To leverage data from its trauma registry database to improve patient outcomes, Mission Health utilized its data platform and analytics, providing real-time access to data and a more comprehensive understanding of each trauma case. With an analytics-driven approach, Mission reduced emergency department (ED) length of stay (LOS) for patients with Level II trauma activation across its populations.
As the leading cause of death for individuals up to the age of 45 and the fourth leading cause overall for all ages, trauma significantly impacts patient populations. Patients with serious traumatic injuries, however, who receive timely care at a designated trauma center have lower morbidity and mortality.1,2
One of the nation’s leading providers of healthcare services, HCA Healthcare is made up of locally managed facilities that include 185 hospitals and 119 freestanding surgery centers located in 21 U.S. states and in the United Kingdom. Mission Health, an operating division of HCA, based in Asheville, North Carolina, is the state’s sixth-largest health system and includes six hospitals, numerous outpatient and surgery centers, post-acute care provider CarePartners, and the long-term acute care provider Asheville Specialty Hospital. It also has the region’s only dedicated Level II trauma center, Mission Hospital, which provides care to over 3,500 trauma registry patients annually.
Mission’s trauma program had access to a voluminous amount of data—over 500 data points on every patient for more than 3,500 trauma admissions annually. However, despite access to a trauma registry database with an overwhelming amount of information, the health system was unable to obtain timely, meaningful data it could use to drive improvements. Previously, Mission had collected data from the EMR by completing manual chart reviews or via an IT request for a report. Writing the report often took weeks, plus additional time to validate data. The trauma team often had to wait months for the data it requested. With the delay, the trauma team ended up using retrospective data for improvement, rather than realtime data, limiting the effectiveness of improvement efforts.
To improve patient outcomes, Mission needed an analytics solution to visualize the data in a way that would effectively and efficiently help the health system better understand its performance and enable ongoing process improvement.
To better visualize its data, Mission leveraged the Health Catalyst® Data Operating System (DOS™) and a robust suite of analytics applications, including a Trauma Advanced Analytics Accelerator. The Trauma Advanced Analytics Accelerator provides immediate, easy access to data real time, including data that had not been captured previously. The trauma program, and providers involved in the care of trauma patients, can access detailed trauma program data, including trauma type, arrival location, trauma team time to arrival, process measures like use of the standard order set, aggregate and patient level process, and outcome measures by injury type (see Figure 1). With improved access to robust data and analytics, the trauma program can focus on using the aggregated and detailed data to improve work processes and patient care.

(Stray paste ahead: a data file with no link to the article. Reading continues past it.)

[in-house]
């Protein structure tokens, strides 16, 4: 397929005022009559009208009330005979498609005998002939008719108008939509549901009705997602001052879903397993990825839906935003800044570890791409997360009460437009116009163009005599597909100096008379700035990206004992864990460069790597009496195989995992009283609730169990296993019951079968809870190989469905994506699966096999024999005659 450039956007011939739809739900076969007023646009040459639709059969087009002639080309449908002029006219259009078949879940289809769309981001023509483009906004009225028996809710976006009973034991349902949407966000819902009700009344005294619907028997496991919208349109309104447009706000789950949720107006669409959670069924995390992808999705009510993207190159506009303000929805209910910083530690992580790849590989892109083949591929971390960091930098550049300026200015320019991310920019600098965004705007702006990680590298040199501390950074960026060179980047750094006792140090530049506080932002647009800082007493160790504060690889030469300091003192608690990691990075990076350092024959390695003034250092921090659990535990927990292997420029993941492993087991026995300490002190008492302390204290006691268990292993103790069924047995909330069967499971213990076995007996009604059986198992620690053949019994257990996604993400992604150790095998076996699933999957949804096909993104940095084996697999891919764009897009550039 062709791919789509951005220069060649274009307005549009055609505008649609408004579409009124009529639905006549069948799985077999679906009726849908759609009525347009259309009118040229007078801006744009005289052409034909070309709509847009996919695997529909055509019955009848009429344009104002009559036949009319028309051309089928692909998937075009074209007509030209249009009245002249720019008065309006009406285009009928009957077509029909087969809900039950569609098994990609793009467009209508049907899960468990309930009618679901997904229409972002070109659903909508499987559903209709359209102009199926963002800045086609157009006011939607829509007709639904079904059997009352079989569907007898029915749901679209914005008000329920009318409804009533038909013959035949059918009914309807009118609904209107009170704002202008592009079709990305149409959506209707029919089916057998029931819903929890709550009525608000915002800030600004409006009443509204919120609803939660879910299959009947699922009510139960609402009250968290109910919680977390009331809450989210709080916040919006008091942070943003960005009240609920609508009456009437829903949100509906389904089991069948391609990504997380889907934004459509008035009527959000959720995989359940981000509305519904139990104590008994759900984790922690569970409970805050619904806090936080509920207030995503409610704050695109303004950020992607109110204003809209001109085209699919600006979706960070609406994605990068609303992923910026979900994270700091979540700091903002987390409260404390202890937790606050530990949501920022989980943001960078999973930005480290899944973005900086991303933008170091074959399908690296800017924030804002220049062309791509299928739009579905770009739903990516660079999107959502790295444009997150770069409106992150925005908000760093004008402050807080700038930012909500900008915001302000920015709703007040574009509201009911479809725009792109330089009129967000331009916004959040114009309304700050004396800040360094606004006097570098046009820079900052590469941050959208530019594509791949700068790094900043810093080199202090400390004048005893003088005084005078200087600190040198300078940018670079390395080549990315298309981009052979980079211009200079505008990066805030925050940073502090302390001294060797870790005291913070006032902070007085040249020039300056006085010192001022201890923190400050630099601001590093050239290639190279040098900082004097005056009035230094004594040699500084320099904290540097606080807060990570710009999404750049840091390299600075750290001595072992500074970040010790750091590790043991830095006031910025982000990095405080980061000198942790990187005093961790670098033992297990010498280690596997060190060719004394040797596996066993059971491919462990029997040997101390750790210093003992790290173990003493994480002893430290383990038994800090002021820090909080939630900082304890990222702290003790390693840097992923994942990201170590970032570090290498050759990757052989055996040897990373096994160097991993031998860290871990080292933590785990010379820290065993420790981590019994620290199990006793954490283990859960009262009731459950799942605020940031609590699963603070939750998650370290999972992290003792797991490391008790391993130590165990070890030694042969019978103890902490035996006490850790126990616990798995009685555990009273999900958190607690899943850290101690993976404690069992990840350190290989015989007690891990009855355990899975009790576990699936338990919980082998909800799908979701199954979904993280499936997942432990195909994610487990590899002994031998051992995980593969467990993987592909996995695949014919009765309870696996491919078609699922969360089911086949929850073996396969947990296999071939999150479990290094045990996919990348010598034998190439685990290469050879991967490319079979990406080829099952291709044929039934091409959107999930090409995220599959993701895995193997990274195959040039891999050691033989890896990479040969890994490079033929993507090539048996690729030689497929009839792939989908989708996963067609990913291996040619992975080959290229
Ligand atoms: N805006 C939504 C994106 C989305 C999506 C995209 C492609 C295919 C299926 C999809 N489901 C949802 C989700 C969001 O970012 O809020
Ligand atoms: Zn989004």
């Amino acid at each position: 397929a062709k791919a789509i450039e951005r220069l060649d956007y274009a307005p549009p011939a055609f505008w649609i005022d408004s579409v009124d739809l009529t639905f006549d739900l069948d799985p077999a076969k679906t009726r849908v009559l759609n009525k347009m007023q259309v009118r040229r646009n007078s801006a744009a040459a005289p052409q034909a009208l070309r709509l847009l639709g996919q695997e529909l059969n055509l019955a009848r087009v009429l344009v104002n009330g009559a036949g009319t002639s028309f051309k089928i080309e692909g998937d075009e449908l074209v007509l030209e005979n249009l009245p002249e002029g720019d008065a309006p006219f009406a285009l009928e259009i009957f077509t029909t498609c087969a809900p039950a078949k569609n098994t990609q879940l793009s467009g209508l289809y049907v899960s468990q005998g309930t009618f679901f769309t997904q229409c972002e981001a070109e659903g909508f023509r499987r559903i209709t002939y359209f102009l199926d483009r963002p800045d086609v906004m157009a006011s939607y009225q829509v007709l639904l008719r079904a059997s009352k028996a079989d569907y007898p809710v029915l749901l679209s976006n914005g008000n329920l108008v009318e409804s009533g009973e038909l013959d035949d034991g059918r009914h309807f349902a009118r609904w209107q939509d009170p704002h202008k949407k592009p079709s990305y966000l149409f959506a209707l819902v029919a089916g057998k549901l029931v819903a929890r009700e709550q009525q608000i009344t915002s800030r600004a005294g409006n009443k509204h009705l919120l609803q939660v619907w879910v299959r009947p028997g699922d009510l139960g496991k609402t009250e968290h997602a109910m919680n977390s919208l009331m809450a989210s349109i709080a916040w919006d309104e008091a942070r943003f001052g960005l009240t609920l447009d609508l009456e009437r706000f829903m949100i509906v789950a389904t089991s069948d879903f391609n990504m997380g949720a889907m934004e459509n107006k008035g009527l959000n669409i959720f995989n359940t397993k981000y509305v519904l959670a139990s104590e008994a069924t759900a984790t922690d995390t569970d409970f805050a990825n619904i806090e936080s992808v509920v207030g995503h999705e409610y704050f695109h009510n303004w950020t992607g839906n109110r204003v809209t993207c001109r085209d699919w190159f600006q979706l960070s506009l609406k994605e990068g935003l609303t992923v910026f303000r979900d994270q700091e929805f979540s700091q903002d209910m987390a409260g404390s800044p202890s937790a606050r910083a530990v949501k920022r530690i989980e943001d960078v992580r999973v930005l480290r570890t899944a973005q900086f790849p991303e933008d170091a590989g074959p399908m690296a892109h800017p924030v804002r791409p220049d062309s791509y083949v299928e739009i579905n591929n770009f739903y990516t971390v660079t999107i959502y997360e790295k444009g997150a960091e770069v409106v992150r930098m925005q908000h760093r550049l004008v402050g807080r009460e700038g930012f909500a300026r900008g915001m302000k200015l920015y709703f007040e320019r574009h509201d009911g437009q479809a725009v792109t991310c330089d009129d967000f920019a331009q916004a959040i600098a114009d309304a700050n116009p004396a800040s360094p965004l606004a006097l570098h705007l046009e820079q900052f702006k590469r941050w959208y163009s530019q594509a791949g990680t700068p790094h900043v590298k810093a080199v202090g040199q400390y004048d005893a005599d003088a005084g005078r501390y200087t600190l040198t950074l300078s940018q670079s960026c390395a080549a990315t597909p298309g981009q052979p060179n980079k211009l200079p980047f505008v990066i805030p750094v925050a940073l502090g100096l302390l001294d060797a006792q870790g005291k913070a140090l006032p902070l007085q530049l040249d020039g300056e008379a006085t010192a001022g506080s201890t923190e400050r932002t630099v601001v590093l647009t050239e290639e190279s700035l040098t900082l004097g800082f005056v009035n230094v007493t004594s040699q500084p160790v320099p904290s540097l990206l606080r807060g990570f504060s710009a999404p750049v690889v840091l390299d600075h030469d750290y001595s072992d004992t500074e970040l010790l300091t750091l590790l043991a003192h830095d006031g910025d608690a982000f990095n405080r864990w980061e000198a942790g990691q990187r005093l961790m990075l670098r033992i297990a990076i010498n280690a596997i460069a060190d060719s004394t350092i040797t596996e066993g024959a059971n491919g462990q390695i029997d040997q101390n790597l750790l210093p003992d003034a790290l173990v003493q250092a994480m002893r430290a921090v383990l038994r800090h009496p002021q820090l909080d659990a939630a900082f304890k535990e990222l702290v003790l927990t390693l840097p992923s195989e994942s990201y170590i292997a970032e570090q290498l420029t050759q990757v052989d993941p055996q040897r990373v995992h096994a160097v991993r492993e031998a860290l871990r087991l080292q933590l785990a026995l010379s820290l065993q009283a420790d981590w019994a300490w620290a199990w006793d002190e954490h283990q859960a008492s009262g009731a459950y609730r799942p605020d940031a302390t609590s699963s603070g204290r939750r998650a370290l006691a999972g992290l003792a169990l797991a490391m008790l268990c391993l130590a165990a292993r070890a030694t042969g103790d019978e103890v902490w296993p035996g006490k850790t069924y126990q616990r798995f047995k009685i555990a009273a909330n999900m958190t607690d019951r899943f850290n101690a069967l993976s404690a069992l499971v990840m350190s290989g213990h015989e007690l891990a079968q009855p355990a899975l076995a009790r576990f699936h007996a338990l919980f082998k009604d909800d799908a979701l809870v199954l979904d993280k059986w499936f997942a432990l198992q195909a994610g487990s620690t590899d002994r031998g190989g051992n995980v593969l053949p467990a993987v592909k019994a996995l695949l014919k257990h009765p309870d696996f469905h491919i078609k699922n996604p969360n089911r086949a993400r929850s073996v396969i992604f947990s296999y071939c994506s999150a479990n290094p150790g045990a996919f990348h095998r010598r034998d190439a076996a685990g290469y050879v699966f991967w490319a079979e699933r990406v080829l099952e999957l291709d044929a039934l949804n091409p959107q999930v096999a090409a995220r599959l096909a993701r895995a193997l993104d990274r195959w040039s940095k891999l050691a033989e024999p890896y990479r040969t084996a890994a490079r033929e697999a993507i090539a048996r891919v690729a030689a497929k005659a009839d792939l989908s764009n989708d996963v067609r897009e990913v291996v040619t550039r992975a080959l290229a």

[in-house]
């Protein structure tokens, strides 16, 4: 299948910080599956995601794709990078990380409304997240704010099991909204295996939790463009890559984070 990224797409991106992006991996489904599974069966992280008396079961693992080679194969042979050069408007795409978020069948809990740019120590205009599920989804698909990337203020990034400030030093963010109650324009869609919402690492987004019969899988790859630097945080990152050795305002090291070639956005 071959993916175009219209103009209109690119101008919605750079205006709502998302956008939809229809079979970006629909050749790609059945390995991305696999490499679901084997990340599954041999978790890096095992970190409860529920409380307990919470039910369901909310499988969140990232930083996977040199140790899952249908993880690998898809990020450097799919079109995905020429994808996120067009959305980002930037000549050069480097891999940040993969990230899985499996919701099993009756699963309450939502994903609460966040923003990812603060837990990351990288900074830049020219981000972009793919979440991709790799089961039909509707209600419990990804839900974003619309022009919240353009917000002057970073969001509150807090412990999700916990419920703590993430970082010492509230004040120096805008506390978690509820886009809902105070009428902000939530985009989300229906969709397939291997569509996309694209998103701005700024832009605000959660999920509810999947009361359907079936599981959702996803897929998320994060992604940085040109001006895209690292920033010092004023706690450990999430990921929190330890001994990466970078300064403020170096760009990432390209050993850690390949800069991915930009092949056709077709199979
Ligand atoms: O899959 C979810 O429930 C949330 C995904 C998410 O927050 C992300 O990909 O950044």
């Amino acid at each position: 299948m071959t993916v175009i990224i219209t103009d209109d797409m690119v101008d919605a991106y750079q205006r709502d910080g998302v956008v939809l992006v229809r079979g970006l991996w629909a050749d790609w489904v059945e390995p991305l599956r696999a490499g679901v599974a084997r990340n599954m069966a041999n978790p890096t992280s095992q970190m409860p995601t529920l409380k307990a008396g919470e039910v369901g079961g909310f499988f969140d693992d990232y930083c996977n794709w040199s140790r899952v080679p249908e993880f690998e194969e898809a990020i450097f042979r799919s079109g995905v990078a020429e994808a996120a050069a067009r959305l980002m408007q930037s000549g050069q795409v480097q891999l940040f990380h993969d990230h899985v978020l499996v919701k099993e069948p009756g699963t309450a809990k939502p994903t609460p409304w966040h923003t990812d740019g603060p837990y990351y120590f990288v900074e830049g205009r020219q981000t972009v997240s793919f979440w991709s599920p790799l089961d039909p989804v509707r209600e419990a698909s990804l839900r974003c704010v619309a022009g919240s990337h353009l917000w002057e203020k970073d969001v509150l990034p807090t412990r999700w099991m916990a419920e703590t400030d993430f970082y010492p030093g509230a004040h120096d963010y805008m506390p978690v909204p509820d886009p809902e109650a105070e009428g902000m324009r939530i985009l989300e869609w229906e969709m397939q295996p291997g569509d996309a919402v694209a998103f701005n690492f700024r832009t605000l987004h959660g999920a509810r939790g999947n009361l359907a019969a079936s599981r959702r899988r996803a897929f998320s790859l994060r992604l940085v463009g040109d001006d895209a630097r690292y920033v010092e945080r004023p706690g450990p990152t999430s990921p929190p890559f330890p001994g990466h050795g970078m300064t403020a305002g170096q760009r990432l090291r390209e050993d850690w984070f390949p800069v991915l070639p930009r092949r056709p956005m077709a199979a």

Using data from the analytics accelerator, the trauma program began investigating its trauma alert Level II activations—known as a modified trauma—which indicate a suspected potential injury based on the mechanism of injury. The team discovered that more than 50 percent of trauma activations are for geriatric patients.
The trauma team further investigated the data and evaluated response time by both injury type and by age groups to discover that not all geriatric trauma patients arrived as trauma activations, inadvertently delaying the allocation of the resources required for timely, effective trauma care. Timely identification of geriatric trauma patients, accurate recognition of their injuries, and early, aggressive treatment for their injuries are essential for improving geriatric patient outcomes. While younger patients can tolerate an injury (e.g., a rib fracture) for a longer period of time, geriatric patients cannot and decompensate much more quickly than their younger counterparts.
The team evaluated the time of trauma team arrival for geriatric patients and identified the opportunity to improve the timeliness of care, changing processes and the expected response time to ensure geriatric patients receive care in a timelier manner. It then evaluated and improved its Level II trauma activation processes, re-affirming with the trauma team the expected response time and workflows. To improve the timeliness of care, the team also altered the ED workflow, initiating care within the ED that was previously not initiated until the patient was admitted to the inpatient unit.
Using the analytics application data, the trauma program can monitor trauma level activations, and the timeliness of trauma team arrival, providing feedback to the teams about their performance. When the team does not meet the expected arrival time, the trauma program can quickly identify why, remove barriers, and ensure timely trauma team arrival moving forward. The trauma team can visualize the impact of time to arrival on patient outcomes, including ED LOS.
Access to timely data has allowed Mission’s trauma program to improve the timeliness of the trauma team arrival for Level II trauma patients. Results include:
“We have the opportunity to do things that we could only dream about 12 months ago”– William Shillinglaw, DO, Medical Director Trauma/Critical Care Services, Mission Hospitals
As a data-driven organization, Mission plans to continue to expand and grow the use of analytics across the organization.